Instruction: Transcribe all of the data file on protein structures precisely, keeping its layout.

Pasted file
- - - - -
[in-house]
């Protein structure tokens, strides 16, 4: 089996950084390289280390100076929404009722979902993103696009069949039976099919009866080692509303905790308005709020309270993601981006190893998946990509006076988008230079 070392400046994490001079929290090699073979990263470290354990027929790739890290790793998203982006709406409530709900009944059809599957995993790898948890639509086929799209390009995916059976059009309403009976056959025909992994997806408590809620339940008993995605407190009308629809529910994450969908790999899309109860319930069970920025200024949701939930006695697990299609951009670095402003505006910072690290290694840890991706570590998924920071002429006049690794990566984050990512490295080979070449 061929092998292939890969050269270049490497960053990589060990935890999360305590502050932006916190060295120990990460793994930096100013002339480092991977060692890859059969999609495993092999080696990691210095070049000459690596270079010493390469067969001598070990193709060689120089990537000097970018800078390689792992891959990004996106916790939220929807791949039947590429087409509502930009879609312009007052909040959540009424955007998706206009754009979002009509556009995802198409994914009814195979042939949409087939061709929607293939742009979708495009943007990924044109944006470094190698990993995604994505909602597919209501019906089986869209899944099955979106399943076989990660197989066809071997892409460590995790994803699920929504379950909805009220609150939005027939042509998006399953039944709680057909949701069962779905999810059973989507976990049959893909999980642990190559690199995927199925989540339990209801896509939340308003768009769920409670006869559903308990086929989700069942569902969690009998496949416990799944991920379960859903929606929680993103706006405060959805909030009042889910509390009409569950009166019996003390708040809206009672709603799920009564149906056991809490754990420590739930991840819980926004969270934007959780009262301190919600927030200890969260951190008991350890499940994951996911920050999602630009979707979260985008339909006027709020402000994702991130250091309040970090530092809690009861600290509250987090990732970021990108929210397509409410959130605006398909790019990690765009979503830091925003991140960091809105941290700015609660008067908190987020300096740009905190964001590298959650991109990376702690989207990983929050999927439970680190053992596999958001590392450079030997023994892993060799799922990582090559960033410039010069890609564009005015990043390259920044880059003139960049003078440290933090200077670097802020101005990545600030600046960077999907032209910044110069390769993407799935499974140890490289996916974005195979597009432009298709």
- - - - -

[in-house]
């Protein structure tokens, strides 16, 4: 089996950084390289280390100076929404009722979902993103696009069949039976099919009866080692509303905790308005709020309270993601981006190893998946990509006076988008230079 070392400046994490001079929290090699073979990263470290354990027929790739890290790793998203982006709406409530709900009944059809599957995993790898948890639509086929799209390009995916059976059009309403009976056959025909992994997806408590809620339940008993995605407190009308629809529910994450969908790999899309109860319930069970920025200024949701939930006695697990299609951009670095402003505006910072690290290694840890991706570590998924920071002429006049690794990566984050990512490295080979070449 061929092998292939890969050269270049490497960053990589060990935890999360305590502050932006916190060295120990990460793994930096100013002339480092991977060692890859059969999609495993092999080696990691210095070049000459690596270079010493390469067969001598070990193709060689120089990537000097970018800078390689792992891959990004996106916790939220929807791949039947590429087409509502930009879609312009007052909040959540009424955007998706206009754009979002009509556009995802198409994914009814195979042939949409087939061709929607293939742009979708495009943007990924044109944006470094190698990993995604994505909602597919209501019906089986869209899944099955979106399943076989990660197989066809071997892409460590995790994803699920929504379950909805009220609150939005027939042509998006399953039944709680057909949701069962779905999810059973989507976990049959893909999980642990190559690199995927199925989540339990209801896509939340308003768009769920409670006869559903308990086929989700069942569902969690009998496949416990799944991920379960859903929606929680993103706006405060959805909030009042889910509390009409569950009166019996003390708040809206009672709603799920009564149906056991809490754990420590739930991840819980926004969270934007959780009262301190919600927030200890969260951190008991350890499940994951996911920050999602630009979707979260985008339909006027709020402000994702991130250091309040970090530092809690009861600290509250987090990732970021990108929210397509409410959130605006398909790019990690765009979503830091925003991140960091809105941290700015609660008067908190987020300096740009905190964001590298959650991109990376702690989207990983929050999927439970680190053992596999958001590392450079030997023994892993060799799922990582090559960033410039010069890609564009005015990043390259920044880059003139960049003078440290933090200077670097802020101005990545600030600046960077999907032209910044110069390769993407799935499974140890490289996916974005195979597009432009298709």